In her statement, Lucassie also offered thanks to friends and family for their continued support during the past week.

“Your love has me standing tall,” said Lucassie.

“This being said, I am resigning effectively from the City of Iqaluit as a councillor.”

Although much of last night’s discussion during the city council meeting occurred in camera, Mayor Kenny Bell said the unanimous support for the motion calling for Lucassie’s resignation sends a clear message.

“Council was very, very firm in the fact that we don’t stand with the comments that were made, that we are inclusive, that we want to continue being inclusive and that we must protect our citizens regardless of race or social construct,” he said in an interview with Nunatsiaq News.

“When you are a councillor or you are a mayor or an MLA or minister or whatever, you are speaking for that organization all the time. It doesn’t matter if you’re on your own Facebook wall, or you’re on Twitter, or whatever, you are representing that group of people, and I think that’s the most important [thing] that we really have to take away from this.”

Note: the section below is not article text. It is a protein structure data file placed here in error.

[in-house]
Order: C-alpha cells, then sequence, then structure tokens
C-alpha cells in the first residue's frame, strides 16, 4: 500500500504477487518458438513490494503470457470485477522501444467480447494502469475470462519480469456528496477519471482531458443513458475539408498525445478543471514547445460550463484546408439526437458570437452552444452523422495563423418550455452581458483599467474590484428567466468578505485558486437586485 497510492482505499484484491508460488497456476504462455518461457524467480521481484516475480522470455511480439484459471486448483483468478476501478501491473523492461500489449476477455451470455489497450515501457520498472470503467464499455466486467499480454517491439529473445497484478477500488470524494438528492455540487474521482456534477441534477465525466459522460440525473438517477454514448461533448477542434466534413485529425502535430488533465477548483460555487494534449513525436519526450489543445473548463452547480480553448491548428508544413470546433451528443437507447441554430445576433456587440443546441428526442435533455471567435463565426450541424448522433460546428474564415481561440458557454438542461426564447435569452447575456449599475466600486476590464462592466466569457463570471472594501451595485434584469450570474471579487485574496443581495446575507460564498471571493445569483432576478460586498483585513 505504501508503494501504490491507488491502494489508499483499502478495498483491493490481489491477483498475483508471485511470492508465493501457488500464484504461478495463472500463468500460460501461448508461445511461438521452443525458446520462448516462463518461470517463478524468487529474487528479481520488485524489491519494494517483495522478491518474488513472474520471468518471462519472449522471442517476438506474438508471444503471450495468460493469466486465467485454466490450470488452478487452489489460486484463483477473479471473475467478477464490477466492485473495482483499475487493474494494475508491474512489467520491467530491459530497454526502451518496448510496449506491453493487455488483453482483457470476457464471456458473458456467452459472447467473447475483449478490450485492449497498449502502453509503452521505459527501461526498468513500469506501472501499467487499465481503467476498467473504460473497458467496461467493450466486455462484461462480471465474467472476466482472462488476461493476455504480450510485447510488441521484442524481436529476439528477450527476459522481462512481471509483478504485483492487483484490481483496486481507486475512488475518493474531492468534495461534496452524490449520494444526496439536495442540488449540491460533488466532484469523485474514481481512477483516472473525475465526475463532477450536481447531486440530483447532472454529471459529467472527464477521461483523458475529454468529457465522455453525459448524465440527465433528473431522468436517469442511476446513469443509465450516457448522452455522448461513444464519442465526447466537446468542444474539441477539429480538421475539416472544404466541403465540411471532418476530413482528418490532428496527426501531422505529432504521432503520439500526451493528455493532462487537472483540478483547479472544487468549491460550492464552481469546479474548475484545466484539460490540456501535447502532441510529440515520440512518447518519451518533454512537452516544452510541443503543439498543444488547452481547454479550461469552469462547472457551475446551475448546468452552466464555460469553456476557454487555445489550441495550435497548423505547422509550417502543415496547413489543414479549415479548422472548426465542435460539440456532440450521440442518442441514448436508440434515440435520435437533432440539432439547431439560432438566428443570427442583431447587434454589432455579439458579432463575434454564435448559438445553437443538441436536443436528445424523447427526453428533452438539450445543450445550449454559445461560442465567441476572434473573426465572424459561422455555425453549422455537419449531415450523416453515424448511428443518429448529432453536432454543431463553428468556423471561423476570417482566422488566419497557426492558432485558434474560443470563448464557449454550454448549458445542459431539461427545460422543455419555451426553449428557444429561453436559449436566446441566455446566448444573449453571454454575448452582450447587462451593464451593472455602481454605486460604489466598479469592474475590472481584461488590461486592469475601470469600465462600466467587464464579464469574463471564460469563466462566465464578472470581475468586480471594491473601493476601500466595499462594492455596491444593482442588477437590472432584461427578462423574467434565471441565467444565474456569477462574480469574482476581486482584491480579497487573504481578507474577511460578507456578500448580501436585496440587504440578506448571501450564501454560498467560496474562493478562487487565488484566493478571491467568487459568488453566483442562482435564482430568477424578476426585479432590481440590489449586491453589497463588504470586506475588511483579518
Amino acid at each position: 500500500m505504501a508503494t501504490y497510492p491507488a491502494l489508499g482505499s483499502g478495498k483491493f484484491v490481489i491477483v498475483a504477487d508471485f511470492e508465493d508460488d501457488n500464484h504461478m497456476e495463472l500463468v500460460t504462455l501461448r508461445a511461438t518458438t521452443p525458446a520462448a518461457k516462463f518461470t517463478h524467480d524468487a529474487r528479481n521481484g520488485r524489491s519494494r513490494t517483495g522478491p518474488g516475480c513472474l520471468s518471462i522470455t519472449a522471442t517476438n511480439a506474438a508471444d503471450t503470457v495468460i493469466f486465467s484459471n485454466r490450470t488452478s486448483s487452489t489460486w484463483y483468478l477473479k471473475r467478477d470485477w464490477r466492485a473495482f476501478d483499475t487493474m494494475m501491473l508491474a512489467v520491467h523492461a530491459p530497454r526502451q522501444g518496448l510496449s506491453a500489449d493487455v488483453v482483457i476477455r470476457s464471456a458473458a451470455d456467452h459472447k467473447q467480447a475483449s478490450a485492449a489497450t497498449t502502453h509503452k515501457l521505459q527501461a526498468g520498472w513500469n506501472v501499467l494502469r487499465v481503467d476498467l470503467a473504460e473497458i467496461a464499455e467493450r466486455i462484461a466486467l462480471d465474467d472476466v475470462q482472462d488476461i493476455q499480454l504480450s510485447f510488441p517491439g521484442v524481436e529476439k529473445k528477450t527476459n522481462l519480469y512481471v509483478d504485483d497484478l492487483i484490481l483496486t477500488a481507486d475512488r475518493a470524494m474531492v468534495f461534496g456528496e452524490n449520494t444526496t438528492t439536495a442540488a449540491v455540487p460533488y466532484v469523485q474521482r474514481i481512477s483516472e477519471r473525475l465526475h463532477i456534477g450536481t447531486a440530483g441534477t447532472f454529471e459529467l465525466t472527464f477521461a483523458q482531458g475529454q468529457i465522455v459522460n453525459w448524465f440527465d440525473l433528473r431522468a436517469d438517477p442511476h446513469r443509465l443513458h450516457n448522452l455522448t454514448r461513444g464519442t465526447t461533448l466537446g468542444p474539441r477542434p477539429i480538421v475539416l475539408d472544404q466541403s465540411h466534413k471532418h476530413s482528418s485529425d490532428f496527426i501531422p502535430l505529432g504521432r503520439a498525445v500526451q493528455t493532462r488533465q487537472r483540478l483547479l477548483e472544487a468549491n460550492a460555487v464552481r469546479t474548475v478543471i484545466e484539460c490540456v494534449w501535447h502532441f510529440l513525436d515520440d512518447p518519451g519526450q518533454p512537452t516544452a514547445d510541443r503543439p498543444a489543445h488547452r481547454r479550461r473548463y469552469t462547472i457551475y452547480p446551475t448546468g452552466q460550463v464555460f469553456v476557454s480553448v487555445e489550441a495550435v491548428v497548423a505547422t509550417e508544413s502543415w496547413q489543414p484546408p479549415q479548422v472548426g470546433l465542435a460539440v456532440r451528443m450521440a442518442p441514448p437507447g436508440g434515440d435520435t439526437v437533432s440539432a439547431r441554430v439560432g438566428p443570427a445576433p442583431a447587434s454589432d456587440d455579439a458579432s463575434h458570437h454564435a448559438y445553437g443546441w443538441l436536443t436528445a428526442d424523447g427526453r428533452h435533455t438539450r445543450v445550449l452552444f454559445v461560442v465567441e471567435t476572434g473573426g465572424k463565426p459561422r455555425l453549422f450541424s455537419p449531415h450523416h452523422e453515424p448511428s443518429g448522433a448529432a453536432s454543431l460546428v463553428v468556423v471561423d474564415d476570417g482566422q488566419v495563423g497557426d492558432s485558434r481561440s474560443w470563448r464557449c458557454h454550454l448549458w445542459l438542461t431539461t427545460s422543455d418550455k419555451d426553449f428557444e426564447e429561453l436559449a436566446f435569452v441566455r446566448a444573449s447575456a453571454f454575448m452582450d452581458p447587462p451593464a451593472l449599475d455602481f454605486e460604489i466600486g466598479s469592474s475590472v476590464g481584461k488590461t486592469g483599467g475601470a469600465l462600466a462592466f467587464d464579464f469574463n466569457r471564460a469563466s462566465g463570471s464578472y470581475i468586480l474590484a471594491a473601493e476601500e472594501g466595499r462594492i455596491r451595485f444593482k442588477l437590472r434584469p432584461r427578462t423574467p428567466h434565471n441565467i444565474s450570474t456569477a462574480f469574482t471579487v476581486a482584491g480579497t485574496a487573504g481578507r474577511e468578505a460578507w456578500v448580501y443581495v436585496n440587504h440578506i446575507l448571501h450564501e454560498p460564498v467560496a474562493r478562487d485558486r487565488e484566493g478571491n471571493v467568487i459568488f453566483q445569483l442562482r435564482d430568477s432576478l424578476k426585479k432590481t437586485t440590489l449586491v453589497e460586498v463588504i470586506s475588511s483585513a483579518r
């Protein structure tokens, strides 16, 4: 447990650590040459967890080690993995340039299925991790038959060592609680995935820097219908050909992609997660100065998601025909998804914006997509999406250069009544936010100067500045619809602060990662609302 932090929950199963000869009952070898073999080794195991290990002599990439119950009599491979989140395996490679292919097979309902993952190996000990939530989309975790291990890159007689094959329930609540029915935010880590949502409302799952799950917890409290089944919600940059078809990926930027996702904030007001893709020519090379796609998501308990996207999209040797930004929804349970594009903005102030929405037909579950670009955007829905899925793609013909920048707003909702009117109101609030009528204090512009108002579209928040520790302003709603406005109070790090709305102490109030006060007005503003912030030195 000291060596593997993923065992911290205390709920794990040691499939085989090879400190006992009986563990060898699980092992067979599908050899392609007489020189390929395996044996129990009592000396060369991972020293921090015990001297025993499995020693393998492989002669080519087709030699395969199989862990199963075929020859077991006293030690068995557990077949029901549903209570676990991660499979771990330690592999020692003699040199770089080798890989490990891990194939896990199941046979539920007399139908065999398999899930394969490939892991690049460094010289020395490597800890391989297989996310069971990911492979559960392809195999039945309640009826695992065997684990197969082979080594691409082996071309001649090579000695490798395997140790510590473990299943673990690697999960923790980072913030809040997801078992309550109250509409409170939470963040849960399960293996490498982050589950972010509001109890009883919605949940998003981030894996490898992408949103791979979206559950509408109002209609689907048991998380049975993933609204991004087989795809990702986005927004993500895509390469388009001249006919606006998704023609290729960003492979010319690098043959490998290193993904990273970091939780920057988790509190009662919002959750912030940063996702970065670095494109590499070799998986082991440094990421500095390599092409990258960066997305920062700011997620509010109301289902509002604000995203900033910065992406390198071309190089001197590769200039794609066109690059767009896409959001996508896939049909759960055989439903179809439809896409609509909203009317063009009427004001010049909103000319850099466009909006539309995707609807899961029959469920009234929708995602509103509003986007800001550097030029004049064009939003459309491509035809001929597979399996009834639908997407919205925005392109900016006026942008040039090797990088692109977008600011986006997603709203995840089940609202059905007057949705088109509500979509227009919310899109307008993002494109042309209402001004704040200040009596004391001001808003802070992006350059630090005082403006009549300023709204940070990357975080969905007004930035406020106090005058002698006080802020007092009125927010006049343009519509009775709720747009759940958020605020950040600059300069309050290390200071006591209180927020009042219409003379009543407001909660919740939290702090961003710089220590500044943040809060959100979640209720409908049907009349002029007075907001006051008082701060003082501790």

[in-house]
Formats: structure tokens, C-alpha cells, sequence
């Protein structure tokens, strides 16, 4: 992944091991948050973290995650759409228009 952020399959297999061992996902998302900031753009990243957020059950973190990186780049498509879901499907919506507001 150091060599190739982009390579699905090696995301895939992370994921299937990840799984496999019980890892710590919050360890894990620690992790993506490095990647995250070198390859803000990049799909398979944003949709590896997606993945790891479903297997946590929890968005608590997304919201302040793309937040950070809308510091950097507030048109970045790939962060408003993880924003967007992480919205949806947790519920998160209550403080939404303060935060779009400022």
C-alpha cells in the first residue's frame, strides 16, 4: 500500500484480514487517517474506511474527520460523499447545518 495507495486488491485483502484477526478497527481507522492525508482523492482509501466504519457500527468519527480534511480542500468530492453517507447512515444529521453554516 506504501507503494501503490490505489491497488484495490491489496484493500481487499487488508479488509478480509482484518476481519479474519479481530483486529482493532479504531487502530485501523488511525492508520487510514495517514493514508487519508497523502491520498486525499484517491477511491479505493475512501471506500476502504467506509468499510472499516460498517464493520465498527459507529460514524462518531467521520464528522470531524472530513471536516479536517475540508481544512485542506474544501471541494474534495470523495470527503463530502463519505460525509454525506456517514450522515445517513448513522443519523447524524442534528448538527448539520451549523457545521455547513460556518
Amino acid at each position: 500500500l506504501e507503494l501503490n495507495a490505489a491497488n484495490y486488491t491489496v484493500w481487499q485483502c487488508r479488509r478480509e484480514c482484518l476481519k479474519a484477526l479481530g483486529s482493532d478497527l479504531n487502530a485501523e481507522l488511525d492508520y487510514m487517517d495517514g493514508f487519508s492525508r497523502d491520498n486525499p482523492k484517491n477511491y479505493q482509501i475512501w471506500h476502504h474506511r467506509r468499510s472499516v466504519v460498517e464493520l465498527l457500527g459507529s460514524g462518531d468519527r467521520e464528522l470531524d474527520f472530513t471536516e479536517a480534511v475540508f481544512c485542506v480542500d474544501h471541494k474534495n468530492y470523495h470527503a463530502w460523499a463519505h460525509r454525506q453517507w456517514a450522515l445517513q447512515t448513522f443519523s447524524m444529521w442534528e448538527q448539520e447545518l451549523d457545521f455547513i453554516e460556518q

An earlier version of this story had been written after the motion asking for Lucassie’s resignation but prior to the time Lucassie formally submitted it.

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(34) Comments:

  1. Posted by Nunavutmiuta on

    No matter the reason it is good she is out, but I think it was meant to be a protest about abortion, considering the father is a religious frenetic and he is totally against abortion as any not all religious people are. Anyhow to use a certain race to make his point about preaching religious topic is not right.